The European Union
The EU’s climate efforts have been rated ‘Insufficient’ by the tracker — one that will lead to a warming of 2-3°C by 2100. Its NDC pledge was a 40 per cent reduction in emissions over 1990 levels by 2030. It will meet this target, says the 2019 Emissions Gap Report.
However, some additional efforts, like a faster phase out of coal, could reduce emissions by as much as 58 per cent, states Halfway There, a report by Sandbag, a London-based think tank. It argues a 50 per cent reduction should now be considered business-as-usual and the ambition be set higher.
Suzana Carp, Sandbag’s Brussels representative, tells Down To Earth that any promise of reducing emissions by less than 55 per cent would be incompatible with the Agreement and also risk the whole process losing credibility. Sebastian Mang, a Greenpeace EU climate policy adviser, is hopeful of such an increase in EU's ambition, expressing faith in the European Commission's promise of a ‘transformative green deal’ next year.
Carp also highlights the problematic roles of Germany and Poland. The former is on track to miss its 2020 target and is blocking discussions on the 55 per cent target, while the latter is blocking the 2050 net zero legislation (see ‘2050’ on p36). She says that Germany should not let its “internal politics” deter EU-wide ambition enhancement.
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The US’ emission mitigation efforts are ‘Critically Insufficient’, according to the Climate Action Tracker. If the world stoops to the US' level, the temperature rise by 2100 would be in excess of 4°C. The US has withdrawn from the Agreement, but it did not adhere to it even when it was a party.
Against its pledge of reducing emissions by 26-28 per cent over 2005 levels by 2025, the US could only reduce them by 12 per cent by 2017, making achievement of its Paris goals highly unlikely. Though its emissions have fallen since 2005, they are still higher compared to 1990 — the Kyoto baseline year, which most developed countries measure their emissions by.
Recent data gives even more cause for concern as it indicates that even this trend of slow decline may have reversed. Energy-related CO2 emissions actually rose in 2018, at a rate which the Rhodium Group, a New York-based advisory firm, estimates was its second highest in two decades.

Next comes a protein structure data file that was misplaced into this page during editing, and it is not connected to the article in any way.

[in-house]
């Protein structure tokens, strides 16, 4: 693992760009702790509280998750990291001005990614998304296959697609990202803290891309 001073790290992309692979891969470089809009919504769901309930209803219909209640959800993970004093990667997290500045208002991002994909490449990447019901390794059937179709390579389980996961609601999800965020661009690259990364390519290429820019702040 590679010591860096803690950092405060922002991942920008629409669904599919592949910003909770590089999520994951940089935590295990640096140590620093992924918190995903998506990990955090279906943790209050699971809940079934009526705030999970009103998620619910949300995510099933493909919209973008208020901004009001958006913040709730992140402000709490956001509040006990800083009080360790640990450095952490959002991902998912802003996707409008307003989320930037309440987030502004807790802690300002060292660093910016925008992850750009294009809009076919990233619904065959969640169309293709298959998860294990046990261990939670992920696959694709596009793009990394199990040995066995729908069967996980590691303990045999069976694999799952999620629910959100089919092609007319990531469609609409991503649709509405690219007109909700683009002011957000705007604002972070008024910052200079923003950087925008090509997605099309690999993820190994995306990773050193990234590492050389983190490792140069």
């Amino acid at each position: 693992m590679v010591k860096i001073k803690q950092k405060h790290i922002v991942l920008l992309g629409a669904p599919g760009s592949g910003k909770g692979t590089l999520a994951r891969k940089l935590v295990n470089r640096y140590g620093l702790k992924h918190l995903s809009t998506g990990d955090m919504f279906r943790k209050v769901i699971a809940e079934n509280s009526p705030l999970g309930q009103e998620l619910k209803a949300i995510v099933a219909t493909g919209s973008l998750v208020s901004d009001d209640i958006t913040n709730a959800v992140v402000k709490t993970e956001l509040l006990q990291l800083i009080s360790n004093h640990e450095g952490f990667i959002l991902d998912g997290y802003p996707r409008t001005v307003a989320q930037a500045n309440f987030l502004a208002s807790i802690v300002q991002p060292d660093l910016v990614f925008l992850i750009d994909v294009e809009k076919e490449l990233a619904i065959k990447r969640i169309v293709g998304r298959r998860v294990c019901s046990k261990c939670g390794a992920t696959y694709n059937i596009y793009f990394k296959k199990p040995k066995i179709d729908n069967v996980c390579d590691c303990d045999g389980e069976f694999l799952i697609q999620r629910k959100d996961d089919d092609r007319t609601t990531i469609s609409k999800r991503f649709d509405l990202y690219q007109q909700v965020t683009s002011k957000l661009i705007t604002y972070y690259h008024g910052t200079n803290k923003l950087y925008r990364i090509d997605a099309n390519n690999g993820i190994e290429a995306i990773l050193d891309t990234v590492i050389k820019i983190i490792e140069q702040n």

The country, however, is not entirely out of the fight. Since states, cities and businesses accounting for nearly 70 per cent of the US’ GDP have committed to continued climate action despite the federal pullout from the Agreement, greater US climate ambition is likely after the 2020 elections, says Nathan Hultman, director of the Centre for Global Sustainability at the University of Maryland in the US.
The world is, thus, clearly not on track to meet its Paris goal primarily due to the low level of ambition represented by most NDCs. The way forward requires ambition enhancement, particularly in developed countries/groupings such as the EU, together with greater support for developing countries to mitigate their emissions. The 2018 Emissions Gap Report also emphasised fiscal reform, innovation and markets, and the role of sub-national actors. Hultman emphasises the latter.
“Leaders at all levels of government, and in businesses, are stepping up to build the politics and implement changes... National elections of course remain essential, as does the international process embedded in Paris [Agreement]. But building climate across all levels of society will be a fundamental part of our solution,” he says. With the US having exited the Paris Agreement, but most of its states declaring support for it, Hultman’s theory on the importance of sub-national actors sounds spot on.